Google Summer of Code/2021
Google Summer of Code 2021 (https://summerofcode.withgoogle.com/archive/2021/ website archive) was the 17th iteration of GSoC, a global program that offers student developers stipends to write code for various open source software projects. Four students worked on OpenStreetMap projects as part of the program.
Four student projects have been accepted for OSM in 2021. See the accepted projects page for an overview and information on the projects' progress.
The OpenStreetMap community's ideas for possible Summer of Code tasks are collected on the project ideas page. As a student, we invite you to see if there's a task you'd like to work on. Of course, you're free to come up with your own project idea as well!
If you're a student and want to participate in this year's GSoC, you will need to submit an application on the official GSoC website. We try to summarize what we hope and expect from a student here.
Choosing a project
We accept projects for software around OpenStreetMap core, mapping and usage. This includes the OpenStreetMap website, editors, tools that help mappers, software for routing, map making, geocoding and others. Some project ideas are listed on the project ideas page. If you have proposals for a different OpenStreetMap-related project or have different ideas for already listed projects, we are happy to hear about it. Please get in touch with the organisers and we will help you to develop your idea further and find a mentor.
Preparing for GSOC
To ensure a successful coding period, we expect that students are familiar with OpenStreetMap and the software they want to work on over the summer.
If you have not yet contributed to the OpenStreetMap project, then now is a good time to start. Create an account and start mapping some features in your area. Familiarize yourself with the OSM data model and the community.
You should also familiarize yourself with the software you want to work on. Set up a development environment, dive into the code and make a few simple changes to things that bother you.
NEW: this year we expect that every student who applies will have already contributed in a small way to the software project that they apply for. This can be anything that shows that you have already successfully worked with the project: code contributions, writing tests, improving documentation.
Writing the application
Once you have found a project that interests you, get in touch as early as possible with the mentor. Project proposals are usually very short and you should engage in a discussion to find out all the constraints and requirements.
When the official student application phase opens up, you should supply your application as soon as possible so that your mentor, but also other mentors (who will take part in evaluating applications) have time to ask questions if needed. For the application proposal itself we have compiled a list of things you might want to consider and include:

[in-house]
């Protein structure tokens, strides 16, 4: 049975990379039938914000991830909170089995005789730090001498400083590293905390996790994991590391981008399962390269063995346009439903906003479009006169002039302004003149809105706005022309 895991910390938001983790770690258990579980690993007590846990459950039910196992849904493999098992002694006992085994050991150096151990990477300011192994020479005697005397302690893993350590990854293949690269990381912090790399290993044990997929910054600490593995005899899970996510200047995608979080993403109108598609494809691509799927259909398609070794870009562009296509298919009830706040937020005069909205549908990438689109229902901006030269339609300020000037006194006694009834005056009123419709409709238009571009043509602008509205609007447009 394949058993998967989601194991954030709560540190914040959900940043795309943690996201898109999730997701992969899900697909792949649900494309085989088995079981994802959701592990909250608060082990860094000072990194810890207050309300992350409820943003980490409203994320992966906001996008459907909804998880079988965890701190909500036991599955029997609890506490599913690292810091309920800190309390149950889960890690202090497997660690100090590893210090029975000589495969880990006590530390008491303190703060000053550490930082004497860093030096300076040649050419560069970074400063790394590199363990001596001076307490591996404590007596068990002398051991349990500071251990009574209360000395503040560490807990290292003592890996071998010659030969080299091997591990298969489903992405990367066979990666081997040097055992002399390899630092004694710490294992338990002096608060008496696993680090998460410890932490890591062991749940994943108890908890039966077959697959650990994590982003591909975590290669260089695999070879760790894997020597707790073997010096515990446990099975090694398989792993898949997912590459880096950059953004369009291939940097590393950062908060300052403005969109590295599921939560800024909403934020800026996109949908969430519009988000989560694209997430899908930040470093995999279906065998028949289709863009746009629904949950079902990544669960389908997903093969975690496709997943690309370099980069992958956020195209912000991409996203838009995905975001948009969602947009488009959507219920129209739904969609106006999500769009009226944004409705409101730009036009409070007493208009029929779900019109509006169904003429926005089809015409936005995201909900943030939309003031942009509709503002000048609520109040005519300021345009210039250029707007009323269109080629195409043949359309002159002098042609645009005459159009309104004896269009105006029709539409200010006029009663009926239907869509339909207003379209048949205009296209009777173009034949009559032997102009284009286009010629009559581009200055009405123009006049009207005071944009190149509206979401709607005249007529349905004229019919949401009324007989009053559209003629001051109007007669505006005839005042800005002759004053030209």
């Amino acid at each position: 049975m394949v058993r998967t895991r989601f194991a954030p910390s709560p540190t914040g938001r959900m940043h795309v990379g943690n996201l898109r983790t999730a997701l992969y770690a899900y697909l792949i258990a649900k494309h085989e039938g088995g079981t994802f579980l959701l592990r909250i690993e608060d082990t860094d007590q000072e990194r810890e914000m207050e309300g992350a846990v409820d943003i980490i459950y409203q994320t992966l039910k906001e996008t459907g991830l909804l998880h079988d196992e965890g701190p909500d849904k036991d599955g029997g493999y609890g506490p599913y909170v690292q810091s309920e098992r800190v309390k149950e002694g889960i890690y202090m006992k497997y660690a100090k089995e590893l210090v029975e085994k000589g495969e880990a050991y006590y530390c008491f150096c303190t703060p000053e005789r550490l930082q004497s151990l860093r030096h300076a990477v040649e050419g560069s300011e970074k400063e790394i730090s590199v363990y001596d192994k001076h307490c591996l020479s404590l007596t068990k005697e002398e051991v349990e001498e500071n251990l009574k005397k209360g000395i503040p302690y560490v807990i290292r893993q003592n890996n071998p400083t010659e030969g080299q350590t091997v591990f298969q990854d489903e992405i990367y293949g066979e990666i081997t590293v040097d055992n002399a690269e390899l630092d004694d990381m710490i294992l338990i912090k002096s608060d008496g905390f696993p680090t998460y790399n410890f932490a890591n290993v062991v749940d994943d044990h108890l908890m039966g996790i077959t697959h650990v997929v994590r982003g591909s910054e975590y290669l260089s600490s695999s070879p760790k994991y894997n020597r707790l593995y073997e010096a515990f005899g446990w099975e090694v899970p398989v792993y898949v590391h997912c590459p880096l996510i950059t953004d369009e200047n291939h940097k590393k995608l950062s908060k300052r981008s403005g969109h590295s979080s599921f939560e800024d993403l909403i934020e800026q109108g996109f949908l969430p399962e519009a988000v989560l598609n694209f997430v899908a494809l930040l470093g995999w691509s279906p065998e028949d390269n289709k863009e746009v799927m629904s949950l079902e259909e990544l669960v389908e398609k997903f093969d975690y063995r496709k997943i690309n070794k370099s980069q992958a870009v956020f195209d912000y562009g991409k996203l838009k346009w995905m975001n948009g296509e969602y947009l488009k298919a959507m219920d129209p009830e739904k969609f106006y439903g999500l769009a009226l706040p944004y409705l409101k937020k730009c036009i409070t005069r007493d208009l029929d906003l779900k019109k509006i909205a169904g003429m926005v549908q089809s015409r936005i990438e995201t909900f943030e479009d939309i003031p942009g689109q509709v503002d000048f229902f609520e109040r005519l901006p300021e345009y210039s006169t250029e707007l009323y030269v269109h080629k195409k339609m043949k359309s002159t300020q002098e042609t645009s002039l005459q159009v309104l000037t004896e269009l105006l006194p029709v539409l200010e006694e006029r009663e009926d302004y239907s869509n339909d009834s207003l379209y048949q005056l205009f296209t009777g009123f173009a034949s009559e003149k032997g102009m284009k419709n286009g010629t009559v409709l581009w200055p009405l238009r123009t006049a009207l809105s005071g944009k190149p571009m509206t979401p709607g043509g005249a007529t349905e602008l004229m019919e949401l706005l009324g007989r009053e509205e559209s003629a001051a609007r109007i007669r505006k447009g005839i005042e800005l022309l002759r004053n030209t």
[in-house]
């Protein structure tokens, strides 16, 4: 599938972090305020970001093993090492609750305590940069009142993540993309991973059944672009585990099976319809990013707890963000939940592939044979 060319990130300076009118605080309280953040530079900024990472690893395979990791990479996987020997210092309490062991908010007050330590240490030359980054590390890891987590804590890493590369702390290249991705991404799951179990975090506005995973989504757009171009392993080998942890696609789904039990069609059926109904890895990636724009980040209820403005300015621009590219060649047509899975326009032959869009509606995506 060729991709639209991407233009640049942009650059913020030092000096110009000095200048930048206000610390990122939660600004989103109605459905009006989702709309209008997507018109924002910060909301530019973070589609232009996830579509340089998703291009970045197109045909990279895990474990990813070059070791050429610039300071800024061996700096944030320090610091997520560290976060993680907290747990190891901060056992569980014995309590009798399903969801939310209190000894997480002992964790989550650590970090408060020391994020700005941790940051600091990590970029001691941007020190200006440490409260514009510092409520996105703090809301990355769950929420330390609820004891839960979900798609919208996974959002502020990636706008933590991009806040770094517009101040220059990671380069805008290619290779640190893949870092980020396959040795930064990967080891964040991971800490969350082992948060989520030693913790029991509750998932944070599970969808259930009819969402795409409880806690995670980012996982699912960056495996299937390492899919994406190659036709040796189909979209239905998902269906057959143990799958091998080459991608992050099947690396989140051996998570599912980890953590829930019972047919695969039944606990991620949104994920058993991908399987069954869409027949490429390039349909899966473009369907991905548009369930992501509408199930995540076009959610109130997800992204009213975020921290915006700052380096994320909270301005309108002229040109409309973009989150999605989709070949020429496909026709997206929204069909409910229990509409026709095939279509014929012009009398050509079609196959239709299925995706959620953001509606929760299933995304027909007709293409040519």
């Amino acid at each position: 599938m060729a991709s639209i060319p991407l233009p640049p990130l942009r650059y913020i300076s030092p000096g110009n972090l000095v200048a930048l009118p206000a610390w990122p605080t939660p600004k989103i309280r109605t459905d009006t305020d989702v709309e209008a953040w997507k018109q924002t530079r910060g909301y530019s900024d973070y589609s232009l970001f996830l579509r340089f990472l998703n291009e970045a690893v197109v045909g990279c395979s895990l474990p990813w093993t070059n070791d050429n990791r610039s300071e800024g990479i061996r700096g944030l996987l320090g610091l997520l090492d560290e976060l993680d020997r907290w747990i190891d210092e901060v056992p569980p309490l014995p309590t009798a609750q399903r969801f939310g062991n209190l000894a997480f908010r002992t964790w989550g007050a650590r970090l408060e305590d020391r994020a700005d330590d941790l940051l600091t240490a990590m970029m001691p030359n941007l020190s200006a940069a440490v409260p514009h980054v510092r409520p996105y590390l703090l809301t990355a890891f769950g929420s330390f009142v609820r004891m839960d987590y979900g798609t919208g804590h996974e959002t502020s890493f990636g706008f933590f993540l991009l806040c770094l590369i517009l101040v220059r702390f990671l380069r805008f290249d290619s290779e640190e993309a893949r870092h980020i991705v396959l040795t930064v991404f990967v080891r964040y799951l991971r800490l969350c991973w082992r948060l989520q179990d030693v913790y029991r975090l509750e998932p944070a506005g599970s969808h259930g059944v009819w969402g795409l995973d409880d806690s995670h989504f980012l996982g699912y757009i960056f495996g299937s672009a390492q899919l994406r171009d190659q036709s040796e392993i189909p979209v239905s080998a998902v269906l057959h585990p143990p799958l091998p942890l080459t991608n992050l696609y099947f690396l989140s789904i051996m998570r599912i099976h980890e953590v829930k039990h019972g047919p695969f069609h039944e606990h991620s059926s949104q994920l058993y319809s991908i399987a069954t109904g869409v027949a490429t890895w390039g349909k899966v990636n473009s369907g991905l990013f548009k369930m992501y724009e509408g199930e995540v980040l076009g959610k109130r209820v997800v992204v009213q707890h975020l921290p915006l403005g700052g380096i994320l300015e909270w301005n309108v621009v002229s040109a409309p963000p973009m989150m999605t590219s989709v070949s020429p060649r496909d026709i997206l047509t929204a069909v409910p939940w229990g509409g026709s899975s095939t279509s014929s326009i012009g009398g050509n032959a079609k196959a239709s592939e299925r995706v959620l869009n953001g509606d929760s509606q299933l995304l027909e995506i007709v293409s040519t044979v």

- Your name and your OSM account name
- Course of Studies, Name of your University
- Website/Blog/GitHub page/past Open Source contributions/...
- Relevant computer languages and other technical skills
- Details of any previous and current computer programming projects
- Have you applied for other project ideas/organizations?
- Pointers to the contributions you have already submitted for the software you apply for (Please note: having contributed is a strict requirement this year)
- Time Schedule: Remember GSoC is essentially a 50%-time commitment for the summer, but you may have exams or planned holidays that need to be taken into account.
- Are you planning any vacations this summer?
- How many classes are you taking this summer?
- Do you have any other employment this summer?
- How many hours per week do you expect to work on the project?
- Schedule for project completion: Identify the major milestones to completing the project. The schedule should be sufficiently detailed that each step can be completed in at most 1-2 weeks.
The project proposal should make up the main part of the application. Describe what you propose to do, how you propose to do it, what you think the project consists of. What parts of the project have to be done to be successful, what could be additionally done if you're quick and what happens if you are too slow. What do you expect to learn from this project?
Remember, the most important thing about your proposal is to demonstrate that you know what you want to do, have an understanding of the sort of issues that you will need to address to meet your targets, and that the project is achievable on the timescales of Google Summer of Code.
- The OSM developer community uses the dev mailing list. Some of the projects will use their own, project-specific channels.
- There is an IRC channel for matters related to GSoC and OSM at #osm-gsoc on oftc.net (you can join through Matrix as well: )